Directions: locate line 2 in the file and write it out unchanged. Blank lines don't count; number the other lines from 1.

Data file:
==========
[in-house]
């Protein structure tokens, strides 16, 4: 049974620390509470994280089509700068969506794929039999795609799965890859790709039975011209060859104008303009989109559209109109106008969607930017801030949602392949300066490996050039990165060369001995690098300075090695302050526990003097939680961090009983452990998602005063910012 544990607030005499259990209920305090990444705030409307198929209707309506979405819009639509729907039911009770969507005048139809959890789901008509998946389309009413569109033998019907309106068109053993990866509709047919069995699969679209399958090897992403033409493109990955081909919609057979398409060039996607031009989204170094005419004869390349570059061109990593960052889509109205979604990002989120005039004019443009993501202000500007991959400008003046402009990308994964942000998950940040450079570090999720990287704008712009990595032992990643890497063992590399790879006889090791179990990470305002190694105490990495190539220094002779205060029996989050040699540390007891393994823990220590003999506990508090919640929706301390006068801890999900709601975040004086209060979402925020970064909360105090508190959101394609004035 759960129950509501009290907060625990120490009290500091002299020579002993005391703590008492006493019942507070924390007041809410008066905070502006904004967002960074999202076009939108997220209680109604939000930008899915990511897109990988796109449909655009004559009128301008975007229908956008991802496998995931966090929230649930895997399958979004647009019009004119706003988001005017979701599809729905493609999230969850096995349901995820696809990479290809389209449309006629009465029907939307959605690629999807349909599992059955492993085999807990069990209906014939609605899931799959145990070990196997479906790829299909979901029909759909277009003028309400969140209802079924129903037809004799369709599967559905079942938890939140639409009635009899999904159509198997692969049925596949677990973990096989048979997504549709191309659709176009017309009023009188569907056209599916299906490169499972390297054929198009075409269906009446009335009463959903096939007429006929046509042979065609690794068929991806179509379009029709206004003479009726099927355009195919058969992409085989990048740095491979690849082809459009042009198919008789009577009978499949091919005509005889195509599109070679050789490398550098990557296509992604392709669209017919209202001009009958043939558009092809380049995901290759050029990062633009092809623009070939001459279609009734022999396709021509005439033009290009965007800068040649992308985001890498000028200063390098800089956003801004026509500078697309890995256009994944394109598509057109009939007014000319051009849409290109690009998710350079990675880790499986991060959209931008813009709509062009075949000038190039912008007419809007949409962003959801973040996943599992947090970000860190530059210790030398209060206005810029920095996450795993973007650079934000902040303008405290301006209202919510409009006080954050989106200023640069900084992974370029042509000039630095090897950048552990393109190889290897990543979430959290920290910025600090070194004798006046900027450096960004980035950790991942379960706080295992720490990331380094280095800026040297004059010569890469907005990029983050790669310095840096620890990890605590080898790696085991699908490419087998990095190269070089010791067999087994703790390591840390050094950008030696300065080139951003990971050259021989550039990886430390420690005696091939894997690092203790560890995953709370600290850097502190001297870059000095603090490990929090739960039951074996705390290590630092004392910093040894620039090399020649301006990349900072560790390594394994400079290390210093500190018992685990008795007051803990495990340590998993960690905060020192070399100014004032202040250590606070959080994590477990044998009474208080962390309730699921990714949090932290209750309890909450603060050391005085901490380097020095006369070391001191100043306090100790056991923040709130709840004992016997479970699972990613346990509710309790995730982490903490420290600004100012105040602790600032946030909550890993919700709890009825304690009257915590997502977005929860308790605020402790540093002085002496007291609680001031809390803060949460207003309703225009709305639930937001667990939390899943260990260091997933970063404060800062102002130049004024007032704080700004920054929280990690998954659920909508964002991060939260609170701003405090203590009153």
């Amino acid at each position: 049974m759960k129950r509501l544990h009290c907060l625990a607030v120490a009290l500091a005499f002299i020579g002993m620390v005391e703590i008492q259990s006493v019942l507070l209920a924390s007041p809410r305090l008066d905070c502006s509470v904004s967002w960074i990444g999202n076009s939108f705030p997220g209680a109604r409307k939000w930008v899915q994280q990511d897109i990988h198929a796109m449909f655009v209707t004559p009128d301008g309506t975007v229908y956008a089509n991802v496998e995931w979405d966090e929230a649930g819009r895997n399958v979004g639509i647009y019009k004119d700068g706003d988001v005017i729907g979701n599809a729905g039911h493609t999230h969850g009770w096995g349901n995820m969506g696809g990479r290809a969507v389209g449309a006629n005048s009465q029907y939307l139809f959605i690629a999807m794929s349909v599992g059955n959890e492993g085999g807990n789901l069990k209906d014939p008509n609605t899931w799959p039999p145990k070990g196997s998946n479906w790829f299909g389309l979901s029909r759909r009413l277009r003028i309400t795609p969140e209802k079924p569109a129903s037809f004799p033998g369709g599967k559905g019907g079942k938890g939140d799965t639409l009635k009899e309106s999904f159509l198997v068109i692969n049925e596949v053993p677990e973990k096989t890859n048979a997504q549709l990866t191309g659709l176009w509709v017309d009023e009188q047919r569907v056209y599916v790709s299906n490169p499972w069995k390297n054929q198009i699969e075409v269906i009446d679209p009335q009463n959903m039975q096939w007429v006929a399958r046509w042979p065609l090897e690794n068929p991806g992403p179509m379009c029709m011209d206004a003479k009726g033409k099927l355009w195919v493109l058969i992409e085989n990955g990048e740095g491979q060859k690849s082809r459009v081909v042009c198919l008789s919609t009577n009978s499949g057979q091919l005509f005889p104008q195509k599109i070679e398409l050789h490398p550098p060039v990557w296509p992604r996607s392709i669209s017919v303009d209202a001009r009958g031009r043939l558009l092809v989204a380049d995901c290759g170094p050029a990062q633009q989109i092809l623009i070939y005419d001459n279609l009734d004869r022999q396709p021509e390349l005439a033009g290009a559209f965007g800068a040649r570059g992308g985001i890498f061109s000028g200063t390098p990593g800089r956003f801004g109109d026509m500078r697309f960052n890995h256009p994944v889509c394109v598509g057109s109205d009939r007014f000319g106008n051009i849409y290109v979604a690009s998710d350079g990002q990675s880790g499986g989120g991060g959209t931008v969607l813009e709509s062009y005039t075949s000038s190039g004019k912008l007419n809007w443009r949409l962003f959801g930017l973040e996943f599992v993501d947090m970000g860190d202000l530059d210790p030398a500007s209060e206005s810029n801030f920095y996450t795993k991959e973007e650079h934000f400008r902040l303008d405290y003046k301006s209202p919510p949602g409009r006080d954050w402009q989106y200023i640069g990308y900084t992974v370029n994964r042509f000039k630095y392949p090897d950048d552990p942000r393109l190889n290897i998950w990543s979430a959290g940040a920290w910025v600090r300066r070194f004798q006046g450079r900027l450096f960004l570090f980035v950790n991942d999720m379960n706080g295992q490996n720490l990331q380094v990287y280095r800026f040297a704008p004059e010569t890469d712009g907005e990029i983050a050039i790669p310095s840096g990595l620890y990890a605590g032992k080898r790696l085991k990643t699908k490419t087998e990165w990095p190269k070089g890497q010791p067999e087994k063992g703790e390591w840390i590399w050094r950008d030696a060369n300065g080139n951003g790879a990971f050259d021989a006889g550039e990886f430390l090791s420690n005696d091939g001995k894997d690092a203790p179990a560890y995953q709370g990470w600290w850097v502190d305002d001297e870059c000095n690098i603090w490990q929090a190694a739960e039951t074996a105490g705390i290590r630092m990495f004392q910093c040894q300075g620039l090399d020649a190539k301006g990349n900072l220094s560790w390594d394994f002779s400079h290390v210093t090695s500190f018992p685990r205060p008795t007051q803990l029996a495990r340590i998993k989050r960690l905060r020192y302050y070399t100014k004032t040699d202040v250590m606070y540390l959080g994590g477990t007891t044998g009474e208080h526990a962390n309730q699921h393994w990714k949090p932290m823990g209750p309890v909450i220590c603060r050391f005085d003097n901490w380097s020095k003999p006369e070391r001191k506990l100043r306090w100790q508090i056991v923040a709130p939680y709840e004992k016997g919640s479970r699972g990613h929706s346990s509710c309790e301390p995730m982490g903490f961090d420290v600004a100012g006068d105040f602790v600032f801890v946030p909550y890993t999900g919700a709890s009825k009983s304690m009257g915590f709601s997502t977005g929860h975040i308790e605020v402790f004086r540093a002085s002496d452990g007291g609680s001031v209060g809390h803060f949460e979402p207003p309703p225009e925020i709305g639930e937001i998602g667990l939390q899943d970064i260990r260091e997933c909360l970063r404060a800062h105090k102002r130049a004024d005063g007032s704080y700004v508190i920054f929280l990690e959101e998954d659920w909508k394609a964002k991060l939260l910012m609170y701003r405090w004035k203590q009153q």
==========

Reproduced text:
């Protein structure tokens, strides 16, 4: 049974620390509470994280089509700068969506794929039999795609799965890859790709039975011209060859104008303009989109559209109109106008969607930017801030949602392949300066490996050039990165060369001995690098300075090695302050526990003097939680961090009983452990998602005063910012 544990607030005499259990209920305090990444705030409307198929209707309506979405819009639509729907039911009770969507005048139809959890789901008509998946389309009413569109033998019907309106068109053993990866509709047919069995699969679209399958090897992403033409493109990955081909919609057979398409060039996607031009989204170094005419004869390349570059061109990593960052889509109205979604990002989120005039004019443009993501202000500007991959400008003046402009990308994964942000998950940040450079570090999720990287704008712009990595032992990643890497063992590399790879006889090791179990990470305002190694105490990495190539220094002779205060029996989050040699540390007891393994823990220590003999506990508090919640929706301390006068801890999900709601975040004086209060979402925020970064909360105090508190959101394609004035 759960129950509501009290907060625990120490009290500091002299020579002993005391703590008492006493019942507070924390007041809410008066905070502006904004967002960074999202076009939108997220209680109604939000930008899915990511897109990988796109449909655009004559009128301008975007229908956008991802496998995931966090929230649930895997399958979004647009019009004119706003988001005017979701599809729905493609999230969850096995349901995820696809990479290809389209449309006629009465029907939307959605690629999807349909599992059955492993085999807990069990209906014939609605899931799959145990070990196997479906790829299909979901029909759909277009003028309400969140209802079924129903037809004799369709599967559905079942938890939140639409009635009899999904159509198997692969049925596949677990973990096989048979997504549709191309659709176009017309009023009188569907056209599916299906490169499972390297054929198009075409269906009446009335009463959903096939007429006929046509042979065609690794068929991806179509379009029709206004003479009726099927355009195919058969992409085989990048740095491979690849082809459009042009198919008789009577009978499949091919005509005889195509599109070679050789490398550098990557296509992604392709669209017919209202001009009958043939558009092809380049995901290759050029990062633009092809623009070939001459279609009734022999396709021509005439033009290009965007800068040649992308985001890498000028200063390098800089956003801004026509500078697309890995256009994944394109598509057109009939007014000319051009849409290109690009998710350079990675880790499986991060959209931008813009709509062009075949000038190039912008007419809007949409962003959801973040996943599992947090970000860190530059210790030398209060206005810029920095996450795993973007650079934000902040303008405290301006209202919510409009006080954050989106200023640069900084992974370029042509000039630095090897950048552990393109190889290897990543979430959290920290910025600090070194004798006046900027450096960004980035950790991942379960706080295992720490990331380094280095800026040297004059010569890469907005990029983050790669310095840096620890990890605590080898790696085991699908490419087998990095190269070089010791067999087994703790390591840390050094950008030696300065080139951003990971050259021989550039990886430390420690005696091939894997690092203790560890995953709370600290850097502190001297870059000095603090490990929090739960039951074996705390290590630092004392910093040894620039090399020649301006990349900072560790390594394994400079290390210093500190018992685990008795007051803990495990340590998993960690905060020192070399100014004032202040250590606070959080994590477990044998009474208080962390309730699921990714949090932290209750309890909450603060050391005085901490380097020095006369070391001191100043306090100790056991923040709130709840004992016997479970699972990613346990509710309790995730982490903490420290600004100012105040602790600032946030909550890993919700709890009825304690009257915590997502977005929860308790605020402790540093002085002496007291609680001031809390803060949460207003309703225009709305639930937001667990939390899943260990260091997933970063404060800062102002130049004024007032704080700004920054929280990690998954659920909508964002991060939260609170701003405090203590009153």